---- — Congratulations to Pinkerton Academy social studies teacher Joseph Lee, who was named the 2014 New Hampshire Teacher of the Year.
Lee, 29, was one of 36 teachers nominated for the award, presented annually by the state Department of Education. Lee was surprised with the honor last week at Pinkerton’s fall pep rally.
“Many students congratulated me,” Lee told reporter Julie Huss. “I am overwhelmed. Surreal, honored, humbled, also come to mind with excitement trumping all.”
Pinkerton faculty and students should be proud of Lee’s achievement. It reflects well on them as well as on the talented teacher. As a state winner, Lee is now eligible for the National Teacher of the year award. He will be able to attend the National Teacher of the Year conference in Arizona in January and also the National Teacher of the Year announcement ceremony next April in Washington.
“I am eager to represent New Hampshire and to collaborate with like-minded, motivated, and innovative educators from around the nation and the world,” Lee said. “I don’t know what the future will bring, but I do know that I am starting a journey, and am going to ride the wave as long as I can.”
In addition to teaching social studies, Lee leads the school’s golf and ice hockey teams and also is an advisor for Pinkerton’s China exchange program.
Lee earned praise from state and local officials.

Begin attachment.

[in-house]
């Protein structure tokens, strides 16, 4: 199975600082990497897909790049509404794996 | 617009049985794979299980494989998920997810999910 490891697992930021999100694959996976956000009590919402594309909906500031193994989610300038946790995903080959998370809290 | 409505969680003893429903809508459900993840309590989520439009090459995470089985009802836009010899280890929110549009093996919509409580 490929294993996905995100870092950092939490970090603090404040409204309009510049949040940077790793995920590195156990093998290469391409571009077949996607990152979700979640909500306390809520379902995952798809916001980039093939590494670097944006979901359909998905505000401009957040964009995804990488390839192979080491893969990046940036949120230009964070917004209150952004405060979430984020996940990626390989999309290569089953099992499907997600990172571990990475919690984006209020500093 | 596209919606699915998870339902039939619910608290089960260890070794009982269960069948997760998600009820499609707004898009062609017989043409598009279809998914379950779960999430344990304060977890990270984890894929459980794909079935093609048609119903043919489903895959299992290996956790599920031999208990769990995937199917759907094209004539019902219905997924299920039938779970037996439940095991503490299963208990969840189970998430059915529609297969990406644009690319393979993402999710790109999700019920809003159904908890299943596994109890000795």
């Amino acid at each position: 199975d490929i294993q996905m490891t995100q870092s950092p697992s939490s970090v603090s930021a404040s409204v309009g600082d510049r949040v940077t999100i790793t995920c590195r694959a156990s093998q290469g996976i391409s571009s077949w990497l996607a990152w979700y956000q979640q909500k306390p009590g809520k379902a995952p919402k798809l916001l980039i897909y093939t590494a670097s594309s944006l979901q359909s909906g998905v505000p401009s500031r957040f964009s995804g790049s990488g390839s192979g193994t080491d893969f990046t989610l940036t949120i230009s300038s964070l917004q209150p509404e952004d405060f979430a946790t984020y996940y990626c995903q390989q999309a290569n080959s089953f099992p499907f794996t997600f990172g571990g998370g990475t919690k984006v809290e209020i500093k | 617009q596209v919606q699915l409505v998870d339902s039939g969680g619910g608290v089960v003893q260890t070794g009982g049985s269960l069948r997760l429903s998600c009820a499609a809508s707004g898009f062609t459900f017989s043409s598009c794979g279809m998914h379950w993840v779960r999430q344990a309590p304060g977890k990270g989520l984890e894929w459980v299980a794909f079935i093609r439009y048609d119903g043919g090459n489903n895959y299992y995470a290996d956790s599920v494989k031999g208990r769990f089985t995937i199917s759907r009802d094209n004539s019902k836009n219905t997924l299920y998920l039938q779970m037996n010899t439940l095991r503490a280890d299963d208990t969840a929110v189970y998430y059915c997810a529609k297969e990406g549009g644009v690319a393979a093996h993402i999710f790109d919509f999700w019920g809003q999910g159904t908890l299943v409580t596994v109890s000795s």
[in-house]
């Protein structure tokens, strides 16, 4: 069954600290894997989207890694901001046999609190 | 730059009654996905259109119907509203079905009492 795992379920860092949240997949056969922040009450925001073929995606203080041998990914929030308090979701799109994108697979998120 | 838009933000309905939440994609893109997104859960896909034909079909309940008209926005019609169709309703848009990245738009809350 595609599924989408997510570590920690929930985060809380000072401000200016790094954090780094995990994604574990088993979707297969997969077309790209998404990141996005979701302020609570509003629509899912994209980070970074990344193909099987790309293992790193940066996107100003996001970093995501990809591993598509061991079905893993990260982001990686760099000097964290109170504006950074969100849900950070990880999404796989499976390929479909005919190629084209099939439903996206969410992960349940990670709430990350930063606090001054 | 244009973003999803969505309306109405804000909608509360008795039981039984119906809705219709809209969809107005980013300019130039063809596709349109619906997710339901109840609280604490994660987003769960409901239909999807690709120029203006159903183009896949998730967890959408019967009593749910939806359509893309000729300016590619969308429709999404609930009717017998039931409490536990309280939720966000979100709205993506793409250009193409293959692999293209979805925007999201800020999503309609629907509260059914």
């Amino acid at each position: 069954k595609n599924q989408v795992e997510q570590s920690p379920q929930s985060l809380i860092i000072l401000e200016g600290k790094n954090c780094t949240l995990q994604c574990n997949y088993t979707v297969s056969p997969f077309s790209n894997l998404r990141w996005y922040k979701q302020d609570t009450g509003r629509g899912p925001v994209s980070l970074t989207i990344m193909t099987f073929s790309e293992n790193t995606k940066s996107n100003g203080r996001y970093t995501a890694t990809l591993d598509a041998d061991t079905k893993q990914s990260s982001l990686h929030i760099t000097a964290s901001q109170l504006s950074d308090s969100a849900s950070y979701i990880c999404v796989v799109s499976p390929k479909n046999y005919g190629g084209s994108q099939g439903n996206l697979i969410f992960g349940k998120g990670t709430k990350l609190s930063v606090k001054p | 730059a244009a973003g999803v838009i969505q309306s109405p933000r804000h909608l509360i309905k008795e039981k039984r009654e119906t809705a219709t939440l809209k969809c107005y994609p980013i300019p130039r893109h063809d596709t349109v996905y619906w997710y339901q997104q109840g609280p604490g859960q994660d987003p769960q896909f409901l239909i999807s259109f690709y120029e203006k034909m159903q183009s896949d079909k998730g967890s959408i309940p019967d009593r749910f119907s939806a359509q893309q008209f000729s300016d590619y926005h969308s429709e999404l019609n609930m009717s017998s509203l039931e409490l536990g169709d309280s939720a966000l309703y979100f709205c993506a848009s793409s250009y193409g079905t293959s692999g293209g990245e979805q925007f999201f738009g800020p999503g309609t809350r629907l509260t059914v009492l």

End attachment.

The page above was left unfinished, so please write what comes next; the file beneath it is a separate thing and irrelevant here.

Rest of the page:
Commission of Education Virginia Barry called Lee “a leader and ambassador for all the outstanding teachers devoted to the highest level of student learning in their classrooms.”
Pinkerton Academy Headmaster Mary Anderson said Lee is an enthusiastic and energetic educator.
“The kids like him, he relates the class materials to their level and he’s just a really deserving person for this,” she said.
Students at Pinkerton also had fond words for their teacher.
“He doesn’t always act like a teacher,” 14-year-old freshman Sarah Rickershause told Huss. “He brings a lot of fun.”
Freshman Derek Wilson said Lee is “brilliant.”
“He teaches things and ties it in with real world things,” Wilson said.
Congratulations to Lee on his outstanding achievement and best of luck in the National Teacher of the Year competition.
False alarms could bring fines
In Londonderry, the Fire Department is concerned that it is chasing too many false alarms. It’s dangerous as well as tedious: If firefighters are tied up on a false alarm call, that could delay their response to an actual fire.
So the department wants a new town ordinance that would assess a fine for excessive false alarms.
In the ordinance under consideration by the Town Council, the fee would be $50 for four or more false alarms; an excess of six false calls and the fee jumps to $100.
The Londonderry Fire Department answered 267 false alarms in 2013. The new ordinance could make that number drop drastically.
“We could maybe drop the percentage of calls by 80 percent,” said Brian Johnson, division chief of fire prevention. “I would be happy to cut that number in half.”
A fee for excessive false alarms is a good idea that would encourage proper maintenance and monitoring of alarm systems. The Town Council should enact the ordinance.